LONDON: Muslim cleric Abu Qatada will return toJordanvoluntarily when the Jordanian parliament ratifies a deal withBritainthat ensures he will receive a fair trial, the cleric’s lawyer told aLondoncourt on Friday.

Abu Qatada’s pledge is a victory for the British govt after nearly eight years of unsuccessful attempts to deport the cleric, who is accused of spreading radical ideas that once inspired one of theSeptember 11, 2001hijackers.  Courts have repeatedly blocked deportation on the grounds that a trial in Jordan of Abu Qatada risked being tainted by the use of evidence obtained using torture.Britainlast month announced it had signed a new treaty withJordanaimed at addressing those concerns.

 “If and when the Jordanian parliament ratifies that treaty, Mr Othman will voluntarily return toJordan,” Edward Fitzgerald, a lawyer representing him, told a special immigration tribunal.

That would be a relief to Home Secretary Theresa May, the British interior minister, who has faced media pressure over repeated failures to deport Abu Qatada.

“The Home Secretary’s focus remains on seeing Abu Qatada returned toJordanat the earliest opportunity,” Security Minister James Brokenshire said in a statement issued by the Home Office shortly after the news from court emerged.

“We continue to pursue this case before the courts and to work with the Jordanian government to achieve this.”

Yvette Cooper, the opposition Labour Party’s spokeswoman for interior affairs, said: “This could be very good news if it means Abu Qatada returns toJordanas soon as possible”.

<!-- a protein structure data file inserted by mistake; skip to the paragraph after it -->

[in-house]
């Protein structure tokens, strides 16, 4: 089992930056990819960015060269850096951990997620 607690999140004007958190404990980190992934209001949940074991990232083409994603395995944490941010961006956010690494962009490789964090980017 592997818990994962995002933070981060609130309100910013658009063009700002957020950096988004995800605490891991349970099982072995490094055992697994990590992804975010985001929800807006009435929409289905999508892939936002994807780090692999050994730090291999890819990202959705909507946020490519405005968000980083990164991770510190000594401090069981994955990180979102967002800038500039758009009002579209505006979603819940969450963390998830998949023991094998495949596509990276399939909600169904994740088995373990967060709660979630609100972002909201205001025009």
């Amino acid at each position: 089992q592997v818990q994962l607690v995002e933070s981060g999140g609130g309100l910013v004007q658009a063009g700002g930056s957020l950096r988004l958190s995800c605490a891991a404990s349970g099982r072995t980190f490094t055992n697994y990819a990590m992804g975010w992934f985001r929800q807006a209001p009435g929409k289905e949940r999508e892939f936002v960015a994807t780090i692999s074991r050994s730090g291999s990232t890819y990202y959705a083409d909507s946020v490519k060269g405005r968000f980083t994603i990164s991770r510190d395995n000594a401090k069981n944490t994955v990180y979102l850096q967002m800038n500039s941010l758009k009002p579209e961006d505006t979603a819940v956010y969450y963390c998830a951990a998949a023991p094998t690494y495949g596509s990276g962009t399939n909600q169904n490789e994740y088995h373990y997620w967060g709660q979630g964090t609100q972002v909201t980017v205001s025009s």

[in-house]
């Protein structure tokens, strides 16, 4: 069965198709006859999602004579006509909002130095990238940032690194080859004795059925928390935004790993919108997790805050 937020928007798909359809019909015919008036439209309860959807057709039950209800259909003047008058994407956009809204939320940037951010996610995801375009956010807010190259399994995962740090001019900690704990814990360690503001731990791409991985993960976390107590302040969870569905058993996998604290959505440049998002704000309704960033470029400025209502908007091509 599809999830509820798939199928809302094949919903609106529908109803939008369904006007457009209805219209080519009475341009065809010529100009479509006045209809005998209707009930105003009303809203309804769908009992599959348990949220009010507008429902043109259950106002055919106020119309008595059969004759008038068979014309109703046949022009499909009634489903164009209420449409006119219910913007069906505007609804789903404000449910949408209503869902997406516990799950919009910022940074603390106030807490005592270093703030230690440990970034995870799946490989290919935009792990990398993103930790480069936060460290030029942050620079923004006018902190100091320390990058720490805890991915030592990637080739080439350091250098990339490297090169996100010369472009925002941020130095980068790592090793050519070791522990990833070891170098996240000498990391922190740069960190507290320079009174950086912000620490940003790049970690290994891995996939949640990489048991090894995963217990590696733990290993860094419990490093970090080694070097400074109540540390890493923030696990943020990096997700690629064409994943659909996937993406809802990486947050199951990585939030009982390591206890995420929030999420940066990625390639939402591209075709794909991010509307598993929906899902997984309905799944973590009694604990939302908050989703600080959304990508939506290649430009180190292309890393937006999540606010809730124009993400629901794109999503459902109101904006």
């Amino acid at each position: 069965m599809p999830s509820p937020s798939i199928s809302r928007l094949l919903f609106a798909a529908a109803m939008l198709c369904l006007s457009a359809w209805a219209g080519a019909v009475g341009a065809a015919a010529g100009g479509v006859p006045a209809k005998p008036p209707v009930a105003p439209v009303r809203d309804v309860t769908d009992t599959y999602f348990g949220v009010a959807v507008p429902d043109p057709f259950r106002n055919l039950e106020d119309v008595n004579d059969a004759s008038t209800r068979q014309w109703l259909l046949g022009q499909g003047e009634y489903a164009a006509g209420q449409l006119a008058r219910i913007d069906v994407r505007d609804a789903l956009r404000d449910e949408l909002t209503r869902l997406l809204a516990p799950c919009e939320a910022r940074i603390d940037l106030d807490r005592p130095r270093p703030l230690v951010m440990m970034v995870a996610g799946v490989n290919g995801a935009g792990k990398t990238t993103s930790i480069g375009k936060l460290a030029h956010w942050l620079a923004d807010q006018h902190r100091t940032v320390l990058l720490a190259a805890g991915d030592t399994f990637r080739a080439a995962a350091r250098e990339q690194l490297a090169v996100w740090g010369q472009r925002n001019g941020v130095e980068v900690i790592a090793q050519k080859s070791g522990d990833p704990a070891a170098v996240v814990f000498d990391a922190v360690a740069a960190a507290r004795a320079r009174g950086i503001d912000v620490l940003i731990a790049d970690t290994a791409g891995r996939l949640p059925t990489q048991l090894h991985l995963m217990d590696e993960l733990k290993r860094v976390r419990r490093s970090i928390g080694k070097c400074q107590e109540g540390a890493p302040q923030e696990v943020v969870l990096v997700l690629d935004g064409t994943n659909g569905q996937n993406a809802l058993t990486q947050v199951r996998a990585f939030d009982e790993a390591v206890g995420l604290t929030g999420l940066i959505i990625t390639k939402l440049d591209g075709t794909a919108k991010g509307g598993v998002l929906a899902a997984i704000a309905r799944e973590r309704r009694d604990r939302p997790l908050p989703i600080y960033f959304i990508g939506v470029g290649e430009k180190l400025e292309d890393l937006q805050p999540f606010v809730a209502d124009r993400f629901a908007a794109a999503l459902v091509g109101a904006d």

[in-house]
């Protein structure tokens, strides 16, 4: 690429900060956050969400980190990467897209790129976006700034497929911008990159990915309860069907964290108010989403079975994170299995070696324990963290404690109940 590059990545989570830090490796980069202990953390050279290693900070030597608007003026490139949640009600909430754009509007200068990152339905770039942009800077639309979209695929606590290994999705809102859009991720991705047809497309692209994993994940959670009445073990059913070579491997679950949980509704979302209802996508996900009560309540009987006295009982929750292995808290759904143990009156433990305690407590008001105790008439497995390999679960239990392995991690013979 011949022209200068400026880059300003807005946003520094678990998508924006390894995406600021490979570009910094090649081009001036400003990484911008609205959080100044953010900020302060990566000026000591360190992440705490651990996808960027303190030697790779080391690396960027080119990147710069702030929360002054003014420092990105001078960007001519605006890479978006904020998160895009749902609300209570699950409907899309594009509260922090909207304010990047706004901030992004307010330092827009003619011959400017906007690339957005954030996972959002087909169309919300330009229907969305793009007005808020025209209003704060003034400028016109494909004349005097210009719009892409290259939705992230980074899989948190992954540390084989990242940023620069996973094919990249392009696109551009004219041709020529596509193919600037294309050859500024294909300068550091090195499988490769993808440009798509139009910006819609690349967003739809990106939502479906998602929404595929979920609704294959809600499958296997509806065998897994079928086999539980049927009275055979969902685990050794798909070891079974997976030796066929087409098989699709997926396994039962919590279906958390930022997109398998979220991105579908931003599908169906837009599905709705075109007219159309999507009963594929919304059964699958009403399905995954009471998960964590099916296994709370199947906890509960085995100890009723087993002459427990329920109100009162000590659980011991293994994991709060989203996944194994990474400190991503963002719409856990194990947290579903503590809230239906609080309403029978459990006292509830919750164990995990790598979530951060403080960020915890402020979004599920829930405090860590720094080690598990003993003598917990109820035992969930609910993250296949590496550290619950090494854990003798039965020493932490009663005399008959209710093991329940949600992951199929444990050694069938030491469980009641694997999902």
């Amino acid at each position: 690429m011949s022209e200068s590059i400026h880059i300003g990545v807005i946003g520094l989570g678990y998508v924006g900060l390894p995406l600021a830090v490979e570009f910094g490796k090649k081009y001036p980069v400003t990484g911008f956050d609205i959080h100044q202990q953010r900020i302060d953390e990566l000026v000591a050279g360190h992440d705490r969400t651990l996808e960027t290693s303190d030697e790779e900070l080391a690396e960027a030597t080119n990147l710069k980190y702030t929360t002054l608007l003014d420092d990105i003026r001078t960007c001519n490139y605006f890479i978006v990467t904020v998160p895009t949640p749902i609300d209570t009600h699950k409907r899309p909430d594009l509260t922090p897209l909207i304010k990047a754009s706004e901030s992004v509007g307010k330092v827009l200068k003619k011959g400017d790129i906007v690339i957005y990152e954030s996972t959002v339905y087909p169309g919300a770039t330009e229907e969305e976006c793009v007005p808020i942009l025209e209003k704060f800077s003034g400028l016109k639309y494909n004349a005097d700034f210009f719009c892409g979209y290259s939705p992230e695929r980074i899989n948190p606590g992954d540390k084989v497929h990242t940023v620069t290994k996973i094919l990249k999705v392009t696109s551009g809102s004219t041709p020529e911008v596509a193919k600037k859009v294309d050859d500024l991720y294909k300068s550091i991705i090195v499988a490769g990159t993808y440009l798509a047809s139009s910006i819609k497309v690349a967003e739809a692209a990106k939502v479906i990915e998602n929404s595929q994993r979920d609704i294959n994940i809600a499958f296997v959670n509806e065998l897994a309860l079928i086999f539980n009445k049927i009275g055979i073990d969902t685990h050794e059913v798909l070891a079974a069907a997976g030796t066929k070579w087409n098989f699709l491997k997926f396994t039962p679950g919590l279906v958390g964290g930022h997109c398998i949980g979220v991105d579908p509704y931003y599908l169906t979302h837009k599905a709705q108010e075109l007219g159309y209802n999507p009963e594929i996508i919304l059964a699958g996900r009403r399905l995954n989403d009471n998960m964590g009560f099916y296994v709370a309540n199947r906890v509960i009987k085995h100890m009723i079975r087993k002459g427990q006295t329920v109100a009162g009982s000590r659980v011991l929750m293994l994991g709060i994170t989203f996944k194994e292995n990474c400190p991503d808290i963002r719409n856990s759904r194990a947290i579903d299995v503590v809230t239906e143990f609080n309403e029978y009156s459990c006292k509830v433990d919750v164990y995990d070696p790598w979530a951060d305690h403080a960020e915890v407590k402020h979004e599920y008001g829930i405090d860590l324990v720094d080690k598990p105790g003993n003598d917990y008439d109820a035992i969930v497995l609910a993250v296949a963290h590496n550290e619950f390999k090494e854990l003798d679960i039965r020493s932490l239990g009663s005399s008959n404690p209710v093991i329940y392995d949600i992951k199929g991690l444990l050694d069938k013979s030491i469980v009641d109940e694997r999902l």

The deportation of Abu Qatada has become a cause celebre for some popular newspapers that have pilloried the government over the issue. The Sun tabloid has a special logo for stories on the cleric that reads “Must try harder to kick out Qatada”.

Once described by a Spanish judge as “Osama bin Laden’s right-hand man inEurope”, Abu Qatada is seen as a security risk inBritainbut has never been charged with any offence there.

Jordanconvicted Qatada in his absence of encouraging militants there who planned bomb attacks in 1999 and 2000, but under a 2005 agreement betweenAmmanandLondonhe will be retried if he eventually returns.

The cleric has been in and out of jail inBritainsince first being arrested in 2001 and in recent years has been living at a house inLondonunder tight bail conditions including a 16-hour curfew and a ban on using any telecommunications equipment.

He was sent back to jail on March 9 this year after police found 17 mobile phones, 3 USB sticks, five digital mobile devices and 55 recordable CDs or DVDs in his house.

Friday’s court hearing was to hear his application for bail. The hearing was adjourned until March 20.

Judge Stephen Irwin asked for evidence to be presented at the next hearing about how long it would take for the new treaty to come into force in Jordan.

The judge also said Abu Qatada’s bail terms were aimed at “stopping this man from communicating his ideas” and the breaches had been “significant”. He asked for further evidence about the breaches to be presented at the next hearing.

In the meantime, Abu Qatada remains in prison.